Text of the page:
The NCAA announced that for the first time it will host the men’s Final Four in Las Vegas in 2028 — signifying an end to its decades-old aversion to staging events in the nation’s gambling capital.
Three other Final Four host cities were part of that announcement: Detroit (Ford Field, 2027), Indianapolis (Lucas Oil, 2029), and Dallas (AT&T Stadium, 2030).
The NCAA previously agreed to host a men’s regional in Las Vegas in 2023, and has given the city the green light for nine other championships. But it’s never given the city access to the most popular and high-profile NCAA-sponsored championship until now.
Two major factors likely contributed to the timing: recent sporting events in Las Vegas and general attitudes toward gambling.
Vegas has garnered increasing interest from multiple sports, from Formula 1 to the NFL, and proven its more than capable of putting on successful major sporting events. In 2020, the city opened a new football stadium for the Las Vegas Raiders — significant for the men’s tournament given that the Final Four is usually staged in a football stadium, rather than a basketball arena.
- For the second year in a row, the stadium will host the Pac-12 football championship.
- In 2025, Allegiant will also host the College Football Playoff National Championship — though that championship isn’t run by the NCAA.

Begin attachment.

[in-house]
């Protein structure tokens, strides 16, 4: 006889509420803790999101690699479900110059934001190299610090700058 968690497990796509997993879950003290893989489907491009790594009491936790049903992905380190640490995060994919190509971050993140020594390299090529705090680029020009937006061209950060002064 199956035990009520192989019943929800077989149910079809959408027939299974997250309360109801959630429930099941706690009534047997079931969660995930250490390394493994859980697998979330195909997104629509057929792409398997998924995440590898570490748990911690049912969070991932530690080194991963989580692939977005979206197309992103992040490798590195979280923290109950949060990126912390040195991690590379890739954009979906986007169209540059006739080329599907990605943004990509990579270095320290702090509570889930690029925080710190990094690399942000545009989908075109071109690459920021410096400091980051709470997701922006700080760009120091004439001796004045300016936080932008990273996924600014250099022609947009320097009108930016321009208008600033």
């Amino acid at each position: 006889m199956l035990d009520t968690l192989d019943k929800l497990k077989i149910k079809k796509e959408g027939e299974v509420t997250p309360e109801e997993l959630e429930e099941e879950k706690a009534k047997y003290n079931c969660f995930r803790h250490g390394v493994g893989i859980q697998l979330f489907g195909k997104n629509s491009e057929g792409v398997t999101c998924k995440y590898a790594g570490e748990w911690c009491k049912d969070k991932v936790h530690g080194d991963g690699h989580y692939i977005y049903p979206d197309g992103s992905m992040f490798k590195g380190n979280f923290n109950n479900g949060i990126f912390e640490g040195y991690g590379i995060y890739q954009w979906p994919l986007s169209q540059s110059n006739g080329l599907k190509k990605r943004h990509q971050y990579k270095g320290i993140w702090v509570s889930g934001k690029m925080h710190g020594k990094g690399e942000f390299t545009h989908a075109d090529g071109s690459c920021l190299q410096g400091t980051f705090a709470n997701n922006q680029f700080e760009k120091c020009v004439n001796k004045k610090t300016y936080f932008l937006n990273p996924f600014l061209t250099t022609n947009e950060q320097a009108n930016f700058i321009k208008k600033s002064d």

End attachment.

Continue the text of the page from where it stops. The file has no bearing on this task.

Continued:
Sin City has also hosted several successful college basketball events. In a statement, the NCAA suggested Las Vegas has gotten rave reviews from multiple Division I conferences. In 2021 alone, the city hosted 10 men’s or women’s D-I basketball championships, from the Pac-12 to the Big West.
“The feedback from leagues, the fans of their teams and the media covering the events staged there has been overwhelmingly positive, and we are confident we’ll get the same reviews when the Men’s Final Four is played at Allegiant Stadium,” Chris Reynolds, athletic director at Bradley and the chair of the D-I men’s basketball committee, said in a statement.
The decision also comes at a time when NCAA schools are more willing than ever to embrace gambling companies in general, and sports betting in particular — from athletic department sponsorships to NIL deals.
While the gambling industry was previously taboo in college sports, schools and athletes have begun tapping into the industry as laws have passed in multiple states legalizing sports betting.